The Bush administration yesterday gave details on how it will distribute $161.5 million, including $7.1 million in the Washington area, to state and local governments in a new federal program to help first-time low-income home buyers with down payments and closing costs.
The American Dream Downpayment Initiative, signed into law last December by President Bush, was again lauded by key Republican congressional backers and by the nation's top housing official, Housing and Urban Development Secretary Alphonso Jackson. Critics also reacted, saying, as they have before, that the assistance was welcome but not a sufficient response to the nation's affordable housing crisis.
"This will help families overcome the single biggest obstacle to homeownership . . . coming up with the money for a down payment," Jackson said at a press conference at the Capitol. And, he said, it will help boost homeownership above its current historic high of 68.6 percent and help "close the homeownership gap" for minorities.
"We supported the American Dream homeownership program," said Judy Kennedy, head of the National Association of Affordable Housing Lenders, "but do the math. If you have $161 million and divide by $10,000, you get about 16,100 families." The maximum available to a family under the program will be $10,000 or 6 percent of the home price, whichever is more.
Kennedy and other representatives of low-income housing groups said hundreds of thousands of families are being hurt by cuts elsewhere in the housing budget. The critics say they are concerned about the administration's zeroing out funds for the HOPE VI program, in which dilapidated and crime-ridden public housing projects are demolished and replaced, and about new limits in the Section 8 housing voucher program, which helps 2 million households afford rents in the private market.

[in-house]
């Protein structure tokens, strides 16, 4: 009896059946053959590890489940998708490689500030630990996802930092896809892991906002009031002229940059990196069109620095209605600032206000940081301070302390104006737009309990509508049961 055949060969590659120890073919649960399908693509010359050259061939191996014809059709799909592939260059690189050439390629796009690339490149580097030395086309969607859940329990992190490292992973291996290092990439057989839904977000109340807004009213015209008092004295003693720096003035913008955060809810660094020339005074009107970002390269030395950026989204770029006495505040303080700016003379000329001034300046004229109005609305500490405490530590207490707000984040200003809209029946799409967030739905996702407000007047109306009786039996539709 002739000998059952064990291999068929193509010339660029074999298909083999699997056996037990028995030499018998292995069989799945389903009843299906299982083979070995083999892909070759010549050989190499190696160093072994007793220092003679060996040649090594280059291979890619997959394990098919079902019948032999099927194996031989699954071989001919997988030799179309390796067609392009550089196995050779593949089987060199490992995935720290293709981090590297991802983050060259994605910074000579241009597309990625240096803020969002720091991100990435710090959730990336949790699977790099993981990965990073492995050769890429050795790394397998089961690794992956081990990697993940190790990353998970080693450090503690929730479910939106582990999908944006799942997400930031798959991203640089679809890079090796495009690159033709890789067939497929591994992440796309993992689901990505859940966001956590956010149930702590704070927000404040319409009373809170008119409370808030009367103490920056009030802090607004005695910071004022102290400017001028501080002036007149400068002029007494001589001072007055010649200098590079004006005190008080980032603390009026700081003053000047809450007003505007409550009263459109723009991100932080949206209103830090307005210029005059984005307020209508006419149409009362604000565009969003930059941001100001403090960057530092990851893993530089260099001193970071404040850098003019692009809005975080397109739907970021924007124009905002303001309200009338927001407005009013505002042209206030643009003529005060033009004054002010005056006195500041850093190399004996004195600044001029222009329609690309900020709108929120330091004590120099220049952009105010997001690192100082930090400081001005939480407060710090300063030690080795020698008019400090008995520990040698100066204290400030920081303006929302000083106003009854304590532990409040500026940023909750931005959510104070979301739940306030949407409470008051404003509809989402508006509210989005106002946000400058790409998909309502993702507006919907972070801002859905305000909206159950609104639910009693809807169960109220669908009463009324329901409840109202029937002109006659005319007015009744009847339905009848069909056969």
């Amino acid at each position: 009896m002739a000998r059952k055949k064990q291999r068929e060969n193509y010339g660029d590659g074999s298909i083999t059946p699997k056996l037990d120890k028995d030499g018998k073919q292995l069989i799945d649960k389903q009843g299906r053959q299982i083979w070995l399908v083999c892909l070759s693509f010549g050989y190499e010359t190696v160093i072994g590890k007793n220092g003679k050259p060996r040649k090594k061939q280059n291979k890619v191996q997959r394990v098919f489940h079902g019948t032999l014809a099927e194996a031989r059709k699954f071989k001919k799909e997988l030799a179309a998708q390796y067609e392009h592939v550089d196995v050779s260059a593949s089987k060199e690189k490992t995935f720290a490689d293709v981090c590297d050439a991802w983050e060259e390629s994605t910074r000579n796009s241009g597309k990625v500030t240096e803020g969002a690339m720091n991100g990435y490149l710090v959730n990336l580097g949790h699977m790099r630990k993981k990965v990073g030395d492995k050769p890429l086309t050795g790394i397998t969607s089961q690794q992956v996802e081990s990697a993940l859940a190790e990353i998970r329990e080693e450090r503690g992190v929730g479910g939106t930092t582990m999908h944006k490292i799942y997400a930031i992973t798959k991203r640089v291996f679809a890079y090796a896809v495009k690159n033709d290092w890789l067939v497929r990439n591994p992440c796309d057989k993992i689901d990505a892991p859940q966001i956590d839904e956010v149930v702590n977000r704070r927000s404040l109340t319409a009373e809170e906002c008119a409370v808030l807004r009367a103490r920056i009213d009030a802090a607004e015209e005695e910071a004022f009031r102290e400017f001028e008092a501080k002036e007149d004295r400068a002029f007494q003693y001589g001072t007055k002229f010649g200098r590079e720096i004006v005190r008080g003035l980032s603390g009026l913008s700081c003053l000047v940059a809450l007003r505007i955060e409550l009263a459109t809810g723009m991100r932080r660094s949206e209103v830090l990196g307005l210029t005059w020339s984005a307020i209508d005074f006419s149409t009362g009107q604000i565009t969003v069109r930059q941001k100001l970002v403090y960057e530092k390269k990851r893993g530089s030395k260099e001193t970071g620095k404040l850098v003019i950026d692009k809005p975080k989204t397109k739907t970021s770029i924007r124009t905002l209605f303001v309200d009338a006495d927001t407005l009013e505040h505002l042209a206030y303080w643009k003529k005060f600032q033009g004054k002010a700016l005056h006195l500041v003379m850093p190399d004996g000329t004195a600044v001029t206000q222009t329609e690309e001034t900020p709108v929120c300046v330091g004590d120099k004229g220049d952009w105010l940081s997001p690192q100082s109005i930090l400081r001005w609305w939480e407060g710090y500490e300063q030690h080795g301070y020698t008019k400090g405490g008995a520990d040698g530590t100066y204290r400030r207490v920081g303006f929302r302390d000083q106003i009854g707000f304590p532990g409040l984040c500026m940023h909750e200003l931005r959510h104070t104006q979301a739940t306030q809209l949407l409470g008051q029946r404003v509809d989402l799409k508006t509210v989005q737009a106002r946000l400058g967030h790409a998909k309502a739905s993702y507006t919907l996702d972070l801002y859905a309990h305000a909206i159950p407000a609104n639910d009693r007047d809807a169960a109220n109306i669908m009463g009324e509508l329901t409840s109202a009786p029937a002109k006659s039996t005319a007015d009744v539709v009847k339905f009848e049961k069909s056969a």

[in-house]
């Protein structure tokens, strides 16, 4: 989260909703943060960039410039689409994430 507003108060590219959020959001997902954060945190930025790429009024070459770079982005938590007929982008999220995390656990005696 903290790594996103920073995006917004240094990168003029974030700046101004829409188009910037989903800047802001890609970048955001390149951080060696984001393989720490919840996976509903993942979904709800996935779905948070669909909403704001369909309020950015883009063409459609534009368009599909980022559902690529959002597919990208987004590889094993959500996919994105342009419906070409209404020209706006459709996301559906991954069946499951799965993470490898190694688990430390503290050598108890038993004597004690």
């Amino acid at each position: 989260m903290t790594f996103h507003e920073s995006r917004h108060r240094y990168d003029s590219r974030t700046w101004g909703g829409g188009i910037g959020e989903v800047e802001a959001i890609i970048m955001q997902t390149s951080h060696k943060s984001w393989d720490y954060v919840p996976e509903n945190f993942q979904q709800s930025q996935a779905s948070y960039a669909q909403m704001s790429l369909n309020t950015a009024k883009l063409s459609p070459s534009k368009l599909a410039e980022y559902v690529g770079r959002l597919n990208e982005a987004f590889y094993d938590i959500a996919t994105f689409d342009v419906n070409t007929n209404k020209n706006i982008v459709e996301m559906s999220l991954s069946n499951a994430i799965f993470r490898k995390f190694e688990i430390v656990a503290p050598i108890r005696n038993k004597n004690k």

Jackson defended Bush's programs. "Two-thirds of the HUD budget is for affordable and assisted housing," he said. "HUD is not getting out of the affordable housing business."
HUD said each state and local government will set up its own process for the down payment help. Some may use existing housing programs.
To be eligible, the gross income of a family of four must be less than 80 percent of their area's median income. For the metropolitan Washington area, that means family income less than $57,500. For more rural areas, such as Hagerstown and Cumberland, the income must be less than $43,900.
Maryland will receive $2.86 million, split among seven local governments and the state. Virginia will receive $3.6 million. The District will get $713,779. Interested applicants should contact their local housing agency.